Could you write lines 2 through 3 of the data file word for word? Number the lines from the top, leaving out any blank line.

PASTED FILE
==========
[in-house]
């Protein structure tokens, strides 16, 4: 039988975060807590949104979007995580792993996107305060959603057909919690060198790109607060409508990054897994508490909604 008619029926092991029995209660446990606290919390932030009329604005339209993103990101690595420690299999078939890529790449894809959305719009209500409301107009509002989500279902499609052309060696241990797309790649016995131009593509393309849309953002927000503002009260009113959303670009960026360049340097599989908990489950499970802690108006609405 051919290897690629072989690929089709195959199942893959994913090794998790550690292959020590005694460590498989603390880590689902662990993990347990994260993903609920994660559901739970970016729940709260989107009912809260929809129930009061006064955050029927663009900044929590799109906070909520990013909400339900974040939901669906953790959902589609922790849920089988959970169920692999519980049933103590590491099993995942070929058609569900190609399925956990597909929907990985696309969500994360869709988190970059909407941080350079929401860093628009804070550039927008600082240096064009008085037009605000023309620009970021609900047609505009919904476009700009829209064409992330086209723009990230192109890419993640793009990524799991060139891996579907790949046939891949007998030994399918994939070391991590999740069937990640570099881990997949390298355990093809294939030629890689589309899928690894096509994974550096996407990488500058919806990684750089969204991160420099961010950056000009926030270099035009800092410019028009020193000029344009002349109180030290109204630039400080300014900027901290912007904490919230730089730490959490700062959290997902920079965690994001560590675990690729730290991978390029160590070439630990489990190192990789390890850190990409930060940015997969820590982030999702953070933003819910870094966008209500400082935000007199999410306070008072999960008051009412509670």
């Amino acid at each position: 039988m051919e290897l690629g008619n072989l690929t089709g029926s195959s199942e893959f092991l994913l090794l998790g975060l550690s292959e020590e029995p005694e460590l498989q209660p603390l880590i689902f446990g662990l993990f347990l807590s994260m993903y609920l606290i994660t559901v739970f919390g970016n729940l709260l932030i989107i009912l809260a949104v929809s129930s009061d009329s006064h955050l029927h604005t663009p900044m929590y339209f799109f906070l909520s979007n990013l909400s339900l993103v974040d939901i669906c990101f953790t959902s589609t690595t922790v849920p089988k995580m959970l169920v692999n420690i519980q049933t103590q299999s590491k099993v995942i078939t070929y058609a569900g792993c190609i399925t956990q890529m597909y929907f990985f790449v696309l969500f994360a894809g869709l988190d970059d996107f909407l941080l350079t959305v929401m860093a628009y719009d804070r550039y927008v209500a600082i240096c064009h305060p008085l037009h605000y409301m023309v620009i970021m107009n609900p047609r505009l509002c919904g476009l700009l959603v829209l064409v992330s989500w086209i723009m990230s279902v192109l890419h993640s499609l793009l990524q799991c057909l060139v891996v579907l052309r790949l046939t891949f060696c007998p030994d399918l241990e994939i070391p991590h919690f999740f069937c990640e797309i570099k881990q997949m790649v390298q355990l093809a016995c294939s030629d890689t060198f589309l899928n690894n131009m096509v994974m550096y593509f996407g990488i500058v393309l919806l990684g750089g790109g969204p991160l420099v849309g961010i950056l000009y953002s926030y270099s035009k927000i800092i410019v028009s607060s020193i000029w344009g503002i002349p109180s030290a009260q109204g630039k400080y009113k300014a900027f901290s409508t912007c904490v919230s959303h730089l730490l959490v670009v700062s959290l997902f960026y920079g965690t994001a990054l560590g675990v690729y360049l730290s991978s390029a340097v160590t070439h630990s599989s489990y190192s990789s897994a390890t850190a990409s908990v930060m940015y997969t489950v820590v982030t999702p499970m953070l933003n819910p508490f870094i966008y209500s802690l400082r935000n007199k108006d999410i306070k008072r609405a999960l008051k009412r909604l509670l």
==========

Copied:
């Protein structure tokens, strides 16, 4: 039988975060807590949104979007995580792993996107305060959603057909919690060198790109607060409508990054897994508490909604 008619029926092991029995209660446990606290919390932030009329604005339209993103990101690595420690299999078939890529790449894809959305719009209500409301107009509002989500279902499609052309060696241990797309790649016995131009593509393309849309953002927000503002009260009113959303670009960026360049340097599989908990489950499970802690108006609405 051919290897690629072989690929089709195959199942893959994913090794998790550690292959020590005694460590498989603390880590689902662990993990347990994260993903609920994660559901739970970016729940709260989107009912809260929809129930009061006064955050029927663009900044929590799109906070909520990013909400339900974040939901669906953790959902589609922790849920089988959970169920692999519980049933103590590491099993995942070929058609569900190609399925956990597909929907990985696309969500994360869709988190970059909407941080350079929401860093628009804070550039927008600082240096064009008085037009605000023309620009970021609900047609505009919904476009700009829209064409992330086209723009990230192109890419993640793009990524799991060139891996579907790949046939891949007998030994399918994939070391991590999740069937990640570099881990997949390298355990093809294939030629890689589309899928690894096509994974550096996407990488500058919806990684750089969204991160420099961010950056000009926030270099035009800092410019028009020193000029344009002349109180030290109204630039400080300014900027901290912007904490919230730089730490959490700062959290997902920079965690994001560590675990690729730290991978390029160590070439630990489990190192990789390890850190990409930060940015997969820590982030999702953070933003819910870094966008209500400082935000007199999410306070008072999960008051009412509670």
């Amino acid at each position: 039988m051919e290897l690629g008619n072989l690929t089709g029926s195959s199942e893959f092991l994913l090794l998790g975060l550690s292959e020590e029995p005694e460590l498989q209660p603390l880590i689902f446990g662990l993990f347990l807590s994260m993903y609920l606290i994660t559901v739970f919390g970016n729940l709260l932030i989107i009912l809260a949104v929809s129930s009061d009329s006064h955050l029927h604005t663009p900044m929590y339209f799109f906070l909520s979007n990013l909400s339900l993103v974040d939901i669906c990101f953790t959902s589609t690595t922790v849920p089988k995580m959970l169920v692999n420690i519980q049933t103590q299999s590491k099993v995942i078939t070929y058609a569900g792993c190609i399925t956990q890529m597909y929907f990985f790449v696309l969500f994360a894809g869709l988190d970059d996107f909407l941080l350079t959305v929401m860093a628009y719009d804070r550039y927008v209500a600082i240096c064009h305060p008085l037009h605000y409301m023309v620009i970021m107009n609900p047609r505009l509002c919904g476009l700009l959603v829209l064409v992330s989500w086209i723009m990230s279902v192109l890419h993640s499609l793009l990524q799991c057909l060139v891996v579907l052309r790949l046939t891949f060696c007998p030994d399918l241990e994939i070391p991590h919690f999740f069937c990640e797309i570099k881990q997949m790649v390298q355990l093809a016995c294939s030629d890689t060198f589309l899928n690894n131009m096509v994974m550096y593509f996407g990488i500058v393309l919806l990684g750089g790109g969204p991160l420099v849309g961010i950056l000009y953002s926030y270099s035009k927000i800092i410019v028009s607060s020193i000029w344009g503002i002349p109180s030290a009260q109204g630039k400080y009113k300014a900027f901290s409508t912007c904490v919230s959303h730089l730490l959490v670009v700062s959290l997902f960026y920079g965690t994001a990054l560590g675990v690729y360049l730290s991978s390029a340097v160590t070439h630990s599989s489990y190192s990789s897994a390890t850190a990409s908990v930060m940015y997969t489950v820590v982030t999702p499970m953070l933003n819910p508490f870094i966008y209500s802690l400082r935000n007199k108006d999410i306070k008072r609405a999960l008051k009412r909604l509670l």